Those worried about their personal information leaking over the internet may already fear keystroke logging software, but a new study cautions against typing while Skyping. By analyzing the acoustic signals of key presses, hackers may be able to untangle typed text through the clickety-clack of a keyboard itself, with an alarming accuracy of over 90 percent.
Anyone who uses a keyboard regularly knows that the sounds produced by typing differ by device brand and style, but to a tuned ear, individual keys on the same keyboard produce unique acoustic signals. With the help of some machine learning algorithms and an understanding of the user’s typing style, these sounds can be enough for a hacker to recreate large sections of text, passwords and all.
“It’s possible to build a profile of the acoustic emanation generated by each key on a given keyboard,” says Gene Tsudik, co-author of the study. “For example, the T on a MacBook Pro ‘sounds’ different from the same letter on another manufacturer’s product. It also sounds different from the R on the same keyboard, which is right next to T.”
Historically, though, that kind of eavesdropping required the attacker to physically place a microphone within earshot of the victim’s keyboard, rendering the method largely impractical. Now, the study suggests, voice-over-IP software like Skype or Google Hangouts potentially makes things much easier. If users on a voice call happen to type during the conversation, the keystroke acoustics can be recorded by other call participants for later analysis.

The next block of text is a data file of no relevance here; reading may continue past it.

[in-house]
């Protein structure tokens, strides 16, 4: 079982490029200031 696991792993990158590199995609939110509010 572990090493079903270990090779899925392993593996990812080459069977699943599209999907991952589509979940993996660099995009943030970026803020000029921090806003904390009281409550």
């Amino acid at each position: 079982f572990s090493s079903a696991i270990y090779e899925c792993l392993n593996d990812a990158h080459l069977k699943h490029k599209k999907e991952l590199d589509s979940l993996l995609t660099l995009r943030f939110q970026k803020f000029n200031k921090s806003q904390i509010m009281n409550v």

Those who use Skype to chat with friends or grandma from overseas might not be too worried, but that’s not the only use of the application.
“The interesting thing is that people who talk on Skype are not always friends and do not always have mutual trust,” says Tsudik. “Imagine a call between lawyers on opposite sides of a legal case, or business competitors or diplomats representing different countries.”
Armed with knowledge of the victim’s typing style and brand of keyboard, the study found a hacker could determine individual key presses with 91.7 percent accuracy. But perhaps more worrying is the finding that even when they don’t have that information, keystrokes can still be figured out almost 42 percent of the time, thanks to the frequency distribution of letters in the English language.
Thankfully, only clunky physical and mechanical keyboards are at risk. Since they don’t produce sound, touchscreen keyboards of mobile devices, and laser projection keyboards may be a safer option.
“Our work is yet another nail in the coffin of traditional physical keyboards that are common in modern laptop and desktop computers,” says Tsudik. “It clearly shows previously unnoticed privacy dangers of using popular VoIP technologies in conjunction with such keyboards.”